Chase Gets a Sister!
Sorry I missed posting last month, and I am late this month. I am once again a new mom. No, not to a human baby, but to a 14 week old puppy named Minnie that I adopted about 2 months ago. She appears to be a lab-Australian shepherd mix. I considered getting another GSP, but I wanted some variety. Maybe next time.
Minnie and I had a rough start together. The day after I brought her home she developed kennel cough, which is the canine equivalent to the common cold in humans. It is caused by a variety of viruses and is highly contagious. Rescued dogs that have experienced the stress of kenneling and long transports are especially susceptible. Puppies have underdeveloped immune systems and can easily become ill. A local rescue organization obtained Minnie and her littermates from a shelter in Kentucky. She was 7 ½ weeks old when I adopted her (too young in my opinion but that is another story). Any veterinary clinic can harbor viruses and bacteria brought in by sick dogs. From the timeline of events that occurred prior to me bringing Minnie home, she probably caught the bug when the rescue people took her to the vet for her first set of shots. As a side note, the Bordetella vaccine required by most boarding and daycare facilities only protects against a bacterium commonly associated with kennel cough. It will not protect against the multiple viruses that cause the illness.
As a result of vomiting from all the coughing, Minnie got aspiration pneumonia. She was rushed to the emergency hospital where she stayed for 4 long heartbreaking days. But she pulled through thanks to great (and expensive!) medical care.
This all occurred at 8 weeks old, during a “sensitive period” of puppy development when scary experiences can have a profound lasting effect. Needless to say, I was very worried about her mental health. Just trying to administer the various medications was a daily struggle. I am sure the multiple X-rays and injections given by the vets and vet techs were not fun either. That kind of traumatic handling was not what I wanted my little pup to experience, but we had no choice. Fortunately, Minnie still loves to be held and loved by everyone she meets.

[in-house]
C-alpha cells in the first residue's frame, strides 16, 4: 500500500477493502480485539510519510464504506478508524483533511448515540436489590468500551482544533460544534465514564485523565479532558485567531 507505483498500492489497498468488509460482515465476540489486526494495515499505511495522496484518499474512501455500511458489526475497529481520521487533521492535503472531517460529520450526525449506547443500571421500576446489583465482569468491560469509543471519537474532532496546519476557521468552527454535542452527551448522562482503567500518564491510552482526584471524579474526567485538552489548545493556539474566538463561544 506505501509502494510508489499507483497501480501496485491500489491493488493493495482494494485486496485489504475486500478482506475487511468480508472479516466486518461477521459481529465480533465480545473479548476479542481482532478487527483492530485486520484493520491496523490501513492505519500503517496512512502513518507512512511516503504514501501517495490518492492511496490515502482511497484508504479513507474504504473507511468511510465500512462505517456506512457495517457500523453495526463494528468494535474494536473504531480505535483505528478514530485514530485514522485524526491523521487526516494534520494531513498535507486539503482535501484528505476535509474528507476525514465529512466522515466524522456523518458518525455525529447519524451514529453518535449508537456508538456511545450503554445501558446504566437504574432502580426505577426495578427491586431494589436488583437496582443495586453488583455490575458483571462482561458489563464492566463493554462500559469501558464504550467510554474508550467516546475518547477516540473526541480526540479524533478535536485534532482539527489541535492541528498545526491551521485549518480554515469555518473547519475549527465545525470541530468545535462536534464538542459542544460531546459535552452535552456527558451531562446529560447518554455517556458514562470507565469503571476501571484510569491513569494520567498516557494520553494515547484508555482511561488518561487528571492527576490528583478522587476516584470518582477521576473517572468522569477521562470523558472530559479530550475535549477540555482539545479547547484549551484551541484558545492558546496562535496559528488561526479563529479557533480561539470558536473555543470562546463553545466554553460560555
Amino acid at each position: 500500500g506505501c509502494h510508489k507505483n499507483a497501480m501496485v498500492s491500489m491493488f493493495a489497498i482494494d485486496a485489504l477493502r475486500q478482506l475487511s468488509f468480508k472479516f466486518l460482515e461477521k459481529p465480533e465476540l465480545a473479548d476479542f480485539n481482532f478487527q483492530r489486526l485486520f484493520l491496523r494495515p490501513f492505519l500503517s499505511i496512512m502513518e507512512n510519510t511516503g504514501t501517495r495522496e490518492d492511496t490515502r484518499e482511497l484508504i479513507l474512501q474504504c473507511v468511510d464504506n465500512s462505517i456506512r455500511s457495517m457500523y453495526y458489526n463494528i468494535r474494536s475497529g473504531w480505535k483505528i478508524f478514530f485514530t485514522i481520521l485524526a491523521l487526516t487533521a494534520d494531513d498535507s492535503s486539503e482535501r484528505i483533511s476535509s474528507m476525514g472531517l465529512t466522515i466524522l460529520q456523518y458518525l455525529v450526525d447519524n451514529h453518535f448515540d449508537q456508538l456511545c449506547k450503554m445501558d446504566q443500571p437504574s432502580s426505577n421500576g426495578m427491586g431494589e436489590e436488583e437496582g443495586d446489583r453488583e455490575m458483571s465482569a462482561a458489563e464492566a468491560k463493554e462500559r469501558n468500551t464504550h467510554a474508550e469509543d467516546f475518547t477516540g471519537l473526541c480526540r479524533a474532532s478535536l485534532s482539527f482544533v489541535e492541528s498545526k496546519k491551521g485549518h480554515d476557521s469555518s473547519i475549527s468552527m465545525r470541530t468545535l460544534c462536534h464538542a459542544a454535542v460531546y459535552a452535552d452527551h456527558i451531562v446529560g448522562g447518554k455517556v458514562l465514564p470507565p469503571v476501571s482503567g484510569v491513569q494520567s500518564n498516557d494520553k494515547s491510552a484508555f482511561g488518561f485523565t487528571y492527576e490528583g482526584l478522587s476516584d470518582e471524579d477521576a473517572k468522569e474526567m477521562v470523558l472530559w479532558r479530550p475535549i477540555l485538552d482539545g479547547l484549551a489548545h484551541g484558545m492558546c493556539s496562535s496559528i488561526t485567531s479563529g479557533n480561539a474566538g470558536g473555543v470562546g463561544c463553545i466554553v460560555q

Shortly after recovering from pneumonia, Minnie got roundworms. Her next set of vaccinations and routine de-worming were already delayed due to her illness, so this put another wrench in my plans to get her out into the world for socialization. Murphy’s Law was turning into Minnie’s Law!
The time when a dog is most accepting of new people, animals, and new environments is before the age of 12 weeks. Socializing a puppy during the first 3 months of life is so critical to preventing behavior problems later on that the American Veterinary Society of Animal Behavior (AVSAB) has a position statement about it. You can see it here.
I had forgotten just how labor intensive raising a puppy can be. Housetraining alone has me taking Minnie outside numerous times a day. We go on many social outings, too. I am getting less done in a day and my house is more disorganized than usual. But I am obsessed about instilling good habits in Minnie early on so I won’t have to do much remedial training later.
In future posts, I will go into detail about puppy training, socialization and living in a multiple dog household. There is a lot to cover and it applies to all breeds, even the typically friendly ones like the GSPs.